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Prainito Pediatric Therapy

Specializing in treating children with special needs

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                         FINE MOTOR SKILLS

 

 

 

 

Hand Strength: When you look at hand strength, you have to look at the “intrinsic muscles” of the hand.  These are the small muscles of the hand that both originate and insert themselves within the palm of the hand.  These small muscles will control the fine precision movements of the fingers.

 

                                                                       

 

Squeezing water toys and using tongs to place marbles on bath mat suction cups.

 

Activities that promote hand strength:

 

  1. Playdoh with hidden items that need to be dug out. Place the pennies or small beads into the playdoh, roll into a ball, flatten and dig them out.
  2. Squeezing colored water in bottle at the ground or whiteboard.
  3. Weightbearing in prone or quadruped (hand and knees) while performing a fine motor tasks or game.
  4. Squeeze toys such as little fish bath toys that are filled with wather.
  5. Froggy Feeder Game, Bed Bugs
  6. Assorted reachers and grabbers such as tweezers, strawberry huller, pickle picker, chopsticks to pick up and sort small items such as counting bears or pom poms.
  7. Hand weights if needed. Either around the wrist or a weighted glove when doing fine motor tasks.

          8.   Roll playdoh into a snake and snip it into pieces with scissors.

          9. Side sitting on extended arm with hand flat while coloring or playing a game.

         10. Use eye droppers with colored water and drop the drops into pre made circles.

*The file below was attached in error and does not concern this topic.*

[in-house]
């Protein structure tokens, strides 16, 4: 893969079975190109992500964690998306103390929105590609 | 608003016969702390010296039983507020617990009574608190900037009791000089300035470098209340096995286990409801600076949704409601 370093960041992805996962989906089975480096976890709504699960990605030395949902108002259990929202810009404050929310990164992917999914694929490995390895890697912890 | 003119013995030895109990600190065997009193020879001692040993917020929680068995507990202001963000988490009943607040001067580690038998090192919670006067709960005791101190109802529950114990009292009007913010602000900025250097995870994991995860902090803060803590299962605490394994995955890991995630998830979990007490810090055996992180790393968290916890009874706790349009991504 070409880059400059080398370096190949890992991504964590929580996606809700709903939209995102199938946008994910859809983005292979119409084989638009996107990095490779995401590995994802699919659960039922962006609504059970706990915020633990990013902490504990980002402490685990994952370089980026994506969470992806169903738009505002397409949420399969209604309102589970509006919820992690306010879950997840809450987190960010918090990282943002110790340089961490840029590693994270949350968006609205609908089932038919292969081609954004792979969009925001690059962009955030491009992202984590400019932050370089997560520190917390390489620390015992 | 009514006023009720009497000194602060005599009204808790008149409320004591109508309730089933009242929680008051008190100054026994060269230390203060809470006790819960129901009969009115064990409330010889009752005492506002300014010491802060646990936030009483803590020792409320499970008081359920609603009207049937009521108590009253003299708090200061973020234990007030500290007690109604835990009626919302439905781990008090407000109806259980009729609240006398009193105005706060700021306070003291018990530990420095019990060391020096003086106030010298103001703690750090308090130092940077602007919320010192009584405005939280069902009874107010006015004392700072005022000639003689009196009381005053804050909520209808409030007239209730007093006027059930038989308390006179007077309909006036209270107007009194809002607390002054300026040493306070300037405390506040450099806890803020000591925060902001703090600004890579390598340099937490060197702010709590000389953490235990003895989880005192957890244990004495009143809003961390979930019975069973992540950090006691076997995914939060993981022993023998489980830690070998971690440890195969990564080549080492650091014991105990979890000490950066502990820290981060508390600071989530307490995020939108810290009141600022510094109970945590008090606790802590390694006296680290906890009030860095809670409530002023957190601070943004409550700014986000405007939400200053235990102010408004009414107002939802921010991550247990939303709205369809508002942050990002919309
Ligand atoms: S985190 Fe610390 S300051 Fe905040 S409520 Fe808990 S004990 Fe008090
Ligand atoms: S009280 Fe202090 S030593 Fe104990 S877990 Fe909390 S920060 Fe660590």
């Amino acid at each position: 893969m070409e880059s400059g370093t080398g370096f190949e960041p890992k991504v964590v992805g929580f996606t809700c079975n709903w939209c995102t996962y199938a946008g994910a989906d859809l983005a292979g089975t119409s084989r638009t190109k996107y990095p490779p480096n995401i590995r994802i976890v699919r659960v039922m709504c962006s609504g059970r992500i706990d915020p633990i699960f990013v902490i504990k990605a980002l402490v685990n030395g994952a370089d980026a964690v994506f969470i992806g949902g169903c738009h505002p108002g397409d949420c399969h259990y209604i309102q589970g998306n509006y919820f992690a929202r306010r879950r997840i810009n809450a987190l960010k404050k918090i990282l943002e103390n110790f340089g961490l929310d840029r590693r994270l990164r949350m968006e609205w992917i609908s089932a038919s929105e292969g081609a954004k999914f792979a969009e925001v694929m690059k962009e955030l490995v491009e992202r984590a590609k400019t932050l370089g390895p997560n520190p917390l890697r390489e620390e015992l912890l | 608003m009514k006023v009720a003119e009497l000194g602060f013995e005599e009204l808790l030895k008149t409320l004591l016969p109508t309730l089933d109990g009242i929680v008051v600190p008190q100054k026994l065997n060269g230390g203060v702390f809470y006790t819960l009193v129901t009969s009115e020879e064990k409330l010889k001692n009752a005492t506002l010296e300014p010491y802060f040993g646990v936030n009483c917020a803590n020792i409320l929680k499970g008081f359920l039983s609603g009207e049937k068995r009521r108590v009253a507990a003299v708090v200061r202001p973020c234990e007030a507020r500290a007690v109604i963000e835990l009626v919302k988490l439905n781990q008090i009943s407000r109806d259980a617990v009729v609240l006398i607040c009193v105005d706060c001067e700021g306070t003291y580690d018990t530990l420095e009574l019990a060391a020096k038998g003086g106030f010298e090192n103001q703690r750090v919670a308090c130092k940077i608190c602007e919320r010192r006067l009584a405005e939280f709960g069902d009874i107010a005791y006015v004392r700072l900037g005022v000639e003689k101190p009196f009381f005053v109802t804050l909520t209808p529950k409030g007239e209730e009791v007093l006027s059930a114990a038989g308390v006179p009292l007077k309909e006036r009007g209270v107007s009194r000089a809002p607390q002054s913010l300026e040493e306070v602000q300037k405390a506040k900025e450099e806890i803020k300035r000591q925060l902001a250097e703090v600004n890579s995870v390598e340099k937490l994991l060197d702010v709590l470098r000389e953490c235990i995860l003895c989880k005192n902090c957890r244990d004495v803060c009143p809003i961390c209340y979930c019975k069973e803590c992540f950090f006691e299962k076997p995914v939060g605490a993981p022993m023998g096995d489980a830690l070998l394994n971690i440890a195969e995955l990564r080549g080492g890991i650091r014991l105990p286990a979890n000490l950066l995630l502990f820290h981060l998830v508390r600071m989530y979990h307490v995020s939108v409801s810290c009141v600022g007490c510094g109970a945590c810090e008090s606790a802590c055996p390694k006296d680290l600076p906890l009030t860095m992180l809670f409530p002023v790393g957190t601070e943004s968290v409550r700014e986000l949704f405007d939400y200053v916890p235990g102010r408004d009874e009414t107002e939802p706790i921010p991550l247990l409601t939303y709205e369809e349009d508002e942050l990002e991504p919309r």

In-hand manipulation skills: This is your precision skill.  This skill refers to the hand’s ability to move objects within one hand without using other hand.  One can “squirrel” objects into their hand by picking up a small object (small bead or coin) using a neat pincer (index finger pad opposing thumb pad) grasp only. The other fingers are closed close to the palm. The index finger and thumb pick up the object and “translate” it into the palm. You can “unsquirrel” by moving that same object out of the palm and into the finger tips without the use of the other hand or “cheating” (using the table or yourself to assist the fingers).

 

 

Activities that promote in-hand manipulation skills:

 

  1. Picking up pennies one at a time for a total of 5 into the palm of the hand, and then getting them one at a time back to the finger tips and place into a bank, or container with a slit.
  2. Using tweezers to pick up small beads and place them on a pipe cleaner.
  3. Hold several small beads in the palm of your hand with just the ring finger and little finger keeping them in place and only use the other fingers to work.
  4. Roll play doh into a ball using only one hand, in your hand. Then with that same hand, make a snake just using your fingers to manipulate the play doh. Once snake is made, use the thumb to bend down the top into the palm again to form a ball.
  5. Hide small items in the play doh and using only the index finger and thumb dig the items out (works on strengthening too).